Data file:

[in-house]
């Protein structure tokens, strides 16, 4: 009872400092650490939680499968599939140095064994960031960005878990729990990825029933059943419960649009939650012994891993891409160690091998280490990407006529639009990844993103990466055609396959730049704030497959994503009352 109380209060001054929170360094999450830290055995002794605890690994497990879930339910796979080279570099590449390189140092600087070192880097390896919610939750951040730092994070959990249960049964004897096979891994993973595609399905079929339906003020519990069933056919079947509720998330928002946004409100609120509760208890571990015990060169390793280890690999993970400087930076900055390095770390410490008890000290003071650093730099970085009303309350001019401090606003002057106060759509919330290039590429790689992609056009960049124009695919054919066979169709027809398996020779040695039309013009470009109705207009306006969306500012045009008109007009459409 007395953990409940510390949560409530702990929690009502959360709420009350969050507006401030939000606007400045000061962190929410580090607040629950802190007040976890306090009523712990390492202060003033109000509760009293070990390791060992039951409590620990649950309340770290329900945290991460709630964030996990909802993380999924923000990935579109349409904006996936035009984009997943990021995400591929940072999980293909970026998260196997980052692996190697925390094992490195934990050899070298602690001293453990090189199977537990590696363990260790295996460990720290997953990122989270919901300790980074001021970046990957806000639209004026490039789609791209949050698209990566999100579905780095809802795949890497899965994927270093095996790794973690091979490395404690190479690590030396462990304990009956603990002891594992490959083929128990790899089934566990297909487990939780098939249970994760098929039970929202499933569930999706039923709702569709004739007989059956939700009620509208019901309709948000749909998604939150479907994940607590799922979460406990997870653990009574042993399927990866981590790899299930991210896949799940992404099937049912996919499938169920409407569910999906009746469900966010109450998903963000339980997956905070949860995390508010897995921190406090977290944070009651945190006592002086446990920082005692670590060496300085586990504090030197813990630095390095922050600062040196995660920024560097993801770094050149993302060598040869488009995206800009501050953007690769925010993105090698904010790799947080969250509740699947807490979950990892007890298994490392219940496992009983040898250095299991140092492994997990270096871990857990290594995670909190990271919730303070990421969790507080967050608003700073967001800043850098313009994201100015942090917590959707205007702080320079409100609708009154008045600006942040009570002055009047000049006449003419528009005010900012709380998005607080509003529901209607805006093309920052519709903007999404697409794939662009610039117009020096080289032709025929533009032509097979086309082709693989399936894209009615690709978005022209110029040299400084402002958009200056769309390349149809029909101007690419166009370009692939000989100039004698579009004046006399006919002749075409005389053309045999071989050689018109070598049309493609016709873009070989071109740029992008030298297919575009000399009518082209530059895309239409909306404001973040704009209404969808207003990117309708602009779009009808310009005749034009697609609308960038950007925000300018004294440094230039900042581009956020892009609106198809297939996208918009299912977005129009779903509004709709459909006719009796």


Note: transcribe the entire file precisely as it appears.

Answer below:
[in-house]
């Protein structure tokens, strides 16, 4: 009872400092650490939680499968599939140095064994960031960005878990729990990825029933059943419960649009939650012994891993891409160690091998280490990407006529639009990844993103990466055609396959730049704030497959994503009352 109380209060001054929170360094999450830290055995002794605890690994497990879930339910796979080279570099590449390189140092600087070192880097390896919610939750951040730092994070959990249960049964004897096979891994993973595609399905079929339906003020519990069933056919079947509720998330928002946004409100609120509760208890571990015990060169390793280890690999993970400087930076900055390095770390410490008890000290003071650093730099970085009303309350001019401090606003002057106060759509919330290039590429790689992609056009960049124009695919054919066979169709027809398996020779040695039309013009470009109705207009306006969306500012045009008109007009459409 007395953990409940510390949560409530702990929690009502959360709420009350969050507006401030939000606007400045000061962190929410580090607040629950802190007040976890306090009523712990390492202060003033109000509760009293070990390791060992039951409590620990649950309340770290329900945290991460709630964030996990909802993380999924923000990935579109349409904006996936035009984009997943990021995400591929940072999980293909970026998260196997980052692996190697925390094992490195934990050899070298602690001293453990090189199977537990590696363990260790295996460990720290997953990122989270919901300790980074001021970046990957806000639209004026490039789609791209949050698209990566999100579905780095809802795949890497899965994927270093095996790794973690091979490395404690190479690590030396462990304990009956603990002891594992490959083929128990790899089934566990297909487990939780098939249970994760098929039970929202499933569930999706039923709702569709004739007989059956939700009620509208019901309709948000749909998604939150479907994940607590799922979460406990997870653990009574042993399927990866981590790899299930991210896949799940992404099937049912996919499938169920409407569910999906009746469900966010109450998903963000339980997956905070949860995390508010897995921190406090977290944070009651945190006592002086446990920082005692670590060496300085586990504090030197813990630095390095922050600062040196995660920024560097993801770094050149993302060598040869488009995206800009501050953007690769925010993105090698904010790799947080969250509740699947807490979950990892007890298994490392219940496992009983040898250095299991140092492994997990270096871990857990290594995670909190990271919730303070990421969790507080967050608003700073967001800043850098313009994201100015942090917590959707205007702080320079409100609708009154008045600006942040009570002055009047000049006449003419528009005010900012709380998005607080509003529901209607805006093309920052519709903007999404697409794939662009610039117009020096080289032709025929533009032509097979086309082709693989399936894209009615690709978005022209110029040299400084402002958009200056769309390349149809029909101007690419166009370009692939000989100039004698579009004046006399006919002749075409005389053309045999071989050689018109070598049309493609016709873009070989071109740029992008030298297919575009000399009518082209530059895309239409909306404001973040704009209404969808207003990117309708602009779009009808310009005749034009697609609308960038950007925000300018004294440094230039900042581009956020892009609106198809297939996208918009299912977005129009779903509004709709459909006719009796």